... incompetent and wasteful. I know of tile which have been taken up at three different times, larger tile being used each time. This farmer discards the use of lateral drains and rests his success upon single lines of large tile. He will probably be disappointed in this and, perhaps, finally hit upon the correct method. Would it not have been the part of wisdom to have obtained some reliable information upon that matter at first from books, from inquiring of others of longer experience, from a competent engineer, or from all of these ...
— Prairie Farmer, Vol. 56: No. 3, January 19, 1884. - A Weekly Journal for the Farm, Orchard and Fireside • Various

... fifty cents To see the elephant jump the fence, He jumped so high he hit the sky And never came down till the Fourth ...
— The Circus Comes to Town • Lebbeus Mitchell

... Joseph threw a knop of brass and hit his sister Betty on the forehead so as to make it bleed and swell; upon which, and for his playing at Prayer-time, and eating when Return Thanks, I whipped him pretty smartly. When I first went in (called by his Grandmother) he sought to shadow ...
— History of American Literature • Reuben Post Halleck

... It teaches one to think quickly and act quickly; and if one can fight with one's fists, of course one can fight with a knife. It was a boxing trick I used, and a very useful one, and more easy than it would be against a good boxer, who would have hit me with his left before I could strike my blow, but of course this fellow had no idea of doing that, so that unless I had failed to grasp his wrist it was a certainty. Did the other hurt you? I heard you go ...
— At Aboukir and Acre - A Story of Napoleon's Invasion of Egypt • George Alfred Henty

... [1614]—compelled him to relax in his labours. "For a month, or some forty days," he wrote—"a dreadful Lent—the mind has blown geographically from 'Araby the blest,' but thermometrically from Iceland the accursed. I have been made a prisoner of war, hit by an icicle in the lungs, and have shivered and burned alternately for a large portion of the last month, and spat blood till I grew pale with coughing. Now I am better, and to-morrow I give my concluding lecture [16on Technology], thankful that I have ...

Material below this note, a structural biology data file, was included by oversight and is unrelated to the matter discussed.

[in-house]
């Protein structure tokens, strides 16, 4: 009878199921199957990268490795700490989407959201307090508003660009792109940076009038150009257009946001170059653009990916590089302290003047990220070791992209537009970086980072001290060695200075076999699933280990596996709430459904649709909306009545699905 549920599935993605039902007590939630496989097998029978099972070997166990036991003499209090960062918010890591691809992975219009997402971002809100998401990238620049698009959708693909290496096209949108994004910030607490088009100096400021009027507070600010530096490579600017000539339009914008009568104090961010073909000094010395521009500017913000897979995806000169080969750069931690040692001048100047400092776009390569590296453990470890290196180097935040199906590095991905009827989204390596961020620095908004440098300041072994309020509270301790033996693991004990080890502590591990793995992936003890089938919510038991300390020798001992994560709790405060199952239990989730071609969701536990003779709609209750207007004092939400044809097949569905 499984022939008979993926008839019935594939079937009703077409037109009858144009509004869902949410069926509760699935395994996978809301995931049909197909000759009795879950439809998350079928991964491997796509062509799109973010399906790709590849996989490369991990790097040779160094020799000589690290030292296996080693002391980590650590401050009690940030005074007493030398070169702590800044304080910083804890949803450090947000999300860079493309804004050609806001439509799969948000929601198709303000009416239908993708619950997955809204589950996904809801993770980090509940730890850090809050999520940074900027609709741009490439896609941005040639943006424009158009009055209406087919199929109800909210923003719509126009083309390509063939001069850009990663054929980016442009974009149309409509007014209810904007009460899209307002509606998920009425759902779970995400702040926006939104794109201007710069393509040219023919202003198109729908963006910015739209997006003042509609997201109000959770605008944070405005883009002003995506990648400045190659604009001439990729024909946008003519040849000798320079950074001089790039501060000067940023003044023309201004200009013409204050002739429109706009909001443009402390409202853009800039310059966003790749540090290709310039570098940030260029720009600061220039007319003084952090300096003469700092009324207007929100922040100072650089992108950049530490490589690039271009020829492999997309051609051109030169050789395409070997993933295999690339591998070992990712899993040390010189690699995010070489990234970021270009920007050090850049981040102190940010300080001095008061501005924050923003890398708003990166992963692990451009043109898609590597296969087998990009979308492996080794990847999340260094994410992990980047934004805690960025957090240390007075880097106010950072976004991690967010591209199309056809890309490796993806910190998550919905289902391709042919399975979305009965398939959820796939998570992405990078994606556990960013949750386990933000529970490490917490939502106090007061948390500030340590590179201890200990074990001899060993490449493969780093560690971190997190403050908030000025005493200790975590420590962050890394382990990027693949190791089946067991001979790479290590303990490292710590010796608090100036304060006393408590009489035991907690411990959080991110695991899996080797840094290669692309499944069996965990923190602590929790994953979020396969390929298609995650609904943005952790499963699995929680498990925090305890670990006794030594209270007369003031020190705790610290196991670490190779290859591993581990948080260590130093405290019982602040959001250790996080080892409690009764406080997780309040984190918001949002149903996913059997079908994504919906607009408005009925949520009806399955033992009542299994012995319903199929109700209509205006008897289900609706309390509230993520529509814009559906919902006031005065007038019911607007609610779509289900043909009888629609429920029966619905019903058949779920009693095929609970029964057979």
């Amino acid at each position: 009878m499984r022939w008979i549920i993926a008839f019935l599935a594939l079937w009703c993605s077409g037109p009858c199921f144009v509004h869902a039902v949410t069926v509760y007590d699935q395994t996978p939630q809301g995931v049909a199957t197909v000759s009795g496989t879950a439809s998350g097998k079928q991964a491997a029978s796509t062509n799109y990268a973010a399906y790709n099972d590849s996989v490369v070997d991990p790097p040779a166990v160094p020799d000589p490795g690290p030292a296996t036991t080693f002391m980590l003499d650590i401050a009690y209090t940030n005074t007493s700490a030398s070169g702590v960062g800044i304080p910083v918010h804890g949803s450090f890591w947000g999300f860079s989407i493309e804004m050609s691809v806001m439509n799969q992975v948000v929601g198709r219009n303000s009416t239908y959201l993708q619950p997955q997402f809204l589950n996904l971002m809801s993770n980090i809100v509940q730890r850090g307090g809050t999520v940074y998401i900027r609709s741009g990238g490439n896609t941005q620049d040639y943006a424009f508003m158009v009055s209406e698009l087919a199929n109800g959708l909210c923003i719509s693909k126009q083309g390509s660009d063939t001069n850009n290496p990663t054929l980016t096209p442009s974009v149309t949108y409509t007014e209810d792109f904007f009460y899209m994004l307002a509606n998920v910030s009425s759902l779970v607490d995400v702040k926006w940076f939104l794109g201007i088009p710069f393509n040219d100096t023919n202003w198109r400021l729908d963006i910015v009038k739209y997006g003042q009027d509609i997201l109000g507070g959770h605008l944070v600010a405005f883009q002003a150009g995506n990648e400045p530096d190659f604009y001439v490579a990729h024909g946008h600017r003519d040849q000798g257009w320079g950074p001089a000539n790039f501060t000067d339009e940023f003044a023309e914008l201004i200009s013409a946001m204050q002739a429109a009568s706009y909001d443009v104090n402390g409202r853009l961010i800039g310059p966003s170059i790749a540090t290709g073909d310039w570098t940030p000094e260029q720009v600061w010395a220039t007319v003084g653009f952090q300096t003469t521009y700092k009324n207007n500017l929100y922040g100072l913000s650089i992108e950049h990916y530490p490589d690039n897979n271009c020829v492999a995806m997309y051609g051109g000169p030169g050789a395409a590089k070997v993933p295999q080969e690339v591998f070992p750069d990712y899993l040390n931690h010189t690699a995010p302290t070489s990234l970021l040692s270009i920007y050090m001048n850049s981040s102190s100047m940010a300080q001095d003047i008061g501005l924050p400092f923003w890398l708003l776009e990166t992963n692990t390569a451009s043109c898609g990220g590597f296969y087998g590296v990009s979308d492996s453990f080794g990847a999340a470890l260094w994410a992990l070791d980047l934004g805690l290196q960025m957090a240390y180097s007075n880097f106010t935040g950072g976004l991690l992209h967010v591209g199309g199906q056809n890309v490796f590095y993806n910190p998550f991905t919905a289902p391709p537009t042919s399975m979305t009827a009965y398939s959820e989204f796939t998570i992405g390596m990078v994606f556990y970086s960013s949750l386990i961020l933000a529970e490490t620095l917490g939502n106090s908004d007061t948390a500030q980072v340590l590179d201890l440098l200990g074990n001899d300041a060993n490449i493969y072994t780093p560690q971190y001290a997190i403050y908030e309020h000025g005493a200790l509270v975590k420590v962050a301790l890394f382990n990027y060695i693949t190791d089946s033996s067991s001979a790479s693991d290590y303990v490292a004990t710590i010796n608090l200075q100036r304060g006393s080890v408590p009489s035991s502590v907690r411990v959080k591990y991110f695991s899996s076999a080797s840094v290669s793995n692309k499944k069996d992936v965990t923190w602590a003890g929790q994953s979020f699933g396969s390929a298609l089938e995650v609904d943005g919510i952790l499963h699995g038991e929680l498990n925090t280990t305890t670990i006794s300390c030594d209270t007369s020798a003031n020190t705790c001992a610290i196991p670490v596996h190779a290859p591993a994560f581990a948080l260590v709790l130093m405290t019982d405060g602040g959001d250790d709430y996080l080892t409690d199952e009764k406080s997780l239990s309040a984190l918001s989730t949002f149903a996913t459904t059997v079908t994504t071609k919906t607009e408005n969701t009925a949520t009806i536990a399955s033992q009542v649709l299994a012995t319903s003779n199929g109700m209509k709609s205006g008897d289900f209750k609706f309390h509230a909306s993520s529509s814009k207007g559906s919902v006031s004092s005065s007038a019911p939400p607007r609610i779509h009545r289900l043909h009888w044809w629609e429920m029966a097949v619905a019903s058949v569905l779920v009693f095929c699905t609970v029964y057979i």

— Character • Samuel Smiles

... unintended, partly intentional. Those are unintended which are produced by necessity; those are intentional which are produced by design. But those results which are produced by fortune are either unintended or intentional. For to shoot an arrow is an act of intention; to hit a man whom you did not mean to hit is the result of fortune. And this is the topic which you use like a battering-ram in your forensic pleadings; if a weapon has flown from the man's hand rather than been thrown by him. Also agitation of mind may be divided ...
— The Orations of Marcus Tullius Cicero, Volume 4 • Cicero

... was nailed on at the four corners, and when he was down on his hands and knees, the goat being exceedingly alarmed and half-drunk, and smelling his own hair burning, put his head down and charged at the universe in general, or anything else he could hit, and he hit Hayes fair on the temple with a noise like a ship's mainmast going by the board; then the people outside burst in the door, and the creature, with a bull-like bellow, charged out among them, and landed his bony ...
— By Rock and Pool on an Austral Shore, and Other Stories • Louis Becke

... of the Numidian kingdom; and seldom has choice or accident hit upon a man so thoroughly fitted for his post. In body sound and supple up to extreme old age; temperate and sober like an Arab; capable of enduring any fatigue, of standing on the same spot from morning to evening, and of sitting four-and-twenty hours on horseback; ...